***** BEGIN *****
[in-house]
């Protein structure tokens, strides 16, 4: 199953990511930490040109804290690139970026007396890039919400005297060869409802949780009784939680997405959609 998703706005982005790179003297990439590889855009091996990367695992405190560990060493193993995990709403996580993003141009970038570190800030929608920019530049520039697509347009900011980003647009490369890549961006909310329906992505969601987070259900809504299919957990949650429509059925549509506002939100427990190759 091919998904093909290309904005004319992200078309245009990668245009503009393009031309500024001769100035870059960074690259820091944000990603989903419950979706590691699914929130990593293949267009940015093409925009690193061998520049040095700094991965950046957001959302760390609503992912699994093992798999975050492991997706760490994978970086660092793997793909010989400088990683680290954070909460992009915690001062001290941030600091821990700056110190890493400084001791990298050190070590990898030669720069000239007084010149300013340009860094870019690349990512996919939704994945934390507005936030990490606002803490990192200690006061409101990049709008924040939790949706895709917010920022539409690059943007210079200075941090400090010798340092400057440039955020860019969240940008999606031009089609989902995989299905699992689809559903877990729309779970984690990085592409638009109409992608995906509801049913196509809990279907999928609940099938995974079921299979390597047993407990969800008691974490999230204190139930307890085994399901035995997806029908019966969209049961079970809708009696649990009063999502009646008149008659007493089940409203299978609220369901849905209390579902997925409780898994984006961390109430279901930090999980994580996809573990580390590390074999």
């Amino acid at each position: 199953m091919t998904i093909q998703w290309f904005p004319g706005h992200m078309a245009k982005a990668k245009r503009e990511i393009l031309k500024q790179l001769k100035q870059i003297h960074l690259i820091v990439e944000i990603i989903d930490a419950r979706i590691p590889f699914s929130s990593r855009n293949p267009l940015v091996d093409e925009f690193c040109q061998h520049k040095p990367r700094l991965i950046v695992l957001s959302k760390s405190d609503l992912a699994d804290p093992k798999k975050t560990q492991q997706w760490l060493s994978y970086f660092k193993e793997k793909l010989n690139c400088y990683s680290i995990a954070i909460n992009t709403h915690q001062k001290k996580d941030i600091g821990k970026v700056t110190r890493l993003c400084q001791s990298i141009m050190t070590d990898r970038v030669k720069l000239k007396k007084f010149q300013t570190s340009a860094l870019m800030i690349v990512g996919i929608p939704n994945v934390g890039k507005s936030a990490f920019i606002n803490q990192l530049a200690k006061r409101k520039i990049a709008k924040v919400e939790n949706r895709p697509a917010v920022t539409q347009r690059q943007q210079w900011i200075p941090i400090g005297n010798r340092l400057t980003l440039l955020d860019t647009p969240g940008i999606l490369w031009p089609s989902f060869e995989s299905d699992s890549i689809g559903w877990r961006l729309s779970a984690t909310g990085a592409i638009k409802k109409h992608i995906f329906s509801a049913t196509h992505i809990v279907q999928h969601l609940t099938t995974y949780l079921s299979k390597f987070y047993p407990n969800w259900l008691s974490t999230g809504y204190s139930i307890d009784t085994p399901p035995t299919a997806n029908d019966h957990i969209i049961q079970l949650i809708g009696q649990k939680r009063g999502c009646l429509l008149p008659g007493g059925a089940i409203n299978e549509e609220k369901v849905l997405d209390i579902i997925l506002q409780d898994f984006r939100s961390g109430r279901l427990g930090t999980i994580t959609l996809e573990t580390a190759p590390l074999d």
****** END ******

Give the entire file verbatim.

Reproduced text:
[in-house]
């Protein structure tokens, strides 16, 4: 199953990511930490040109804290690139970026007396890039919400005297060869409802949780009784939680997405959609 998703706005982005790179003297990439590889855009091996990367695992405190560990060493193993995990709403996580993003141009970038570190800030929608920019530049520039697509347009900011980003647009490369890549961006909310329906992505969601987070259900809504299919957990949650429509059925549509506002939100427990190759 091919998904093909290309904005004319992200078309245009990668245009503009393009031309500024001769100035870059960074690259820091944000990603989903419950979706590691699914929130990593293949267009940015093409925009690193061998520049040095700094991965950046957001959302760390609503992912699994093992798999975050492991997706760490994978970086660092793997793909010989400088990683680290954070909460992009915690001062001290941030600091821990700056110190890493400084001791990298050190070590990898030669720069000239007084010149300013340009860094870019690349990512996919939704994945934390507005936030990490606002803490990192200690006061409101990049709008924040939790949706895709917010920022539409690059943007210079200075941090400090010798340092400057440039955020860019969240940008999606031009089609989902995989299905699992689809559903877990729309779970984690990085592409638009109409992608995906509801049913196509809990279907999928609940099938995974079921299979390597047993407990969800008691974490999230204190139930307890085994399901035995997806029908019966969209049961079970809708009696649990009063999502009646008149008659007493089940409203299978609220369901849905209390579902997925409780898994984006961390109430279901930090999980994580996809573990580390590390074999």
């Amino acid at each position: 199953m091919t998904i093909q998703w290309f904005p004319g706005h992200m078309a245009k982005a990668k245009r503009e990511i393009l031309k500024q790179l001769k100035q870059i003297h960074l690259i820091v990439e944000i990603i989903d930490a419950r979706i590691p590889f699914s929130s990593r855009n293949p267009l940015v091996d093409e925009f690193c040109q061998h520049k040095p990367r700094l991965i950046v695992l957001s959302k760390s405190d609503l992912a699994d804290p093992k798999k975050t560990q492991q997706w760490l060493s994978y970086f660092k193993e793997k793909l010989n690139c400088y990683s680290i995990a954070i909460n992009t709403h915690q001062k001290k996580d941030i600091g821990k970026v700056t110190r890493l993003c400084q001791s990298i141009m050190t070590d990898r970038v030669k720069l000239k007396k007084f010149q300013t570190s340009a860094l870019m800030i690349v990512g996919i929608p939704n994945v934390g890039k507005s936030a990490f920019i606002n803490q990192l530049a200690k006061r409101k520039i990049a709008k924040v919400e939790n949706r895709p697509a917010v920022t539409q347009r690059q943007q210079w900011i200075p941090i400090g005297n010798r340092l400057t980003l440039l955020d860019t647009p969240g940008i999606l490369w031009p089609s989902f060869e995989s299905d699992s890549i689809g559903w877990r961006l729309s779970a984690t909310g990085a592409i638009k409802k109409h992608i995906f329906s509801a049913t196509h992505i809990v279907q999928h969601l609940t099938t995974y949780l079921s299979k390597f987070y047993p407990n969800w259900l008691s974490t999230g809504y204190s139930i307890d009784t085994p399901p035995t299919a997806n029908d019966h957990i969209i049961q079970l949650i809708g009696q649990k939680r009063g999502c009646l429509l008149p008659g007493g059925a089940i409203n299978e549509e609220k369901v849905l997405d209390i579902i997925l506002q409780d898994f984006r939100s961390g109430r279901l427990g930090t999980i994580t959609l996809e573990t580390a190759p590390l074999d």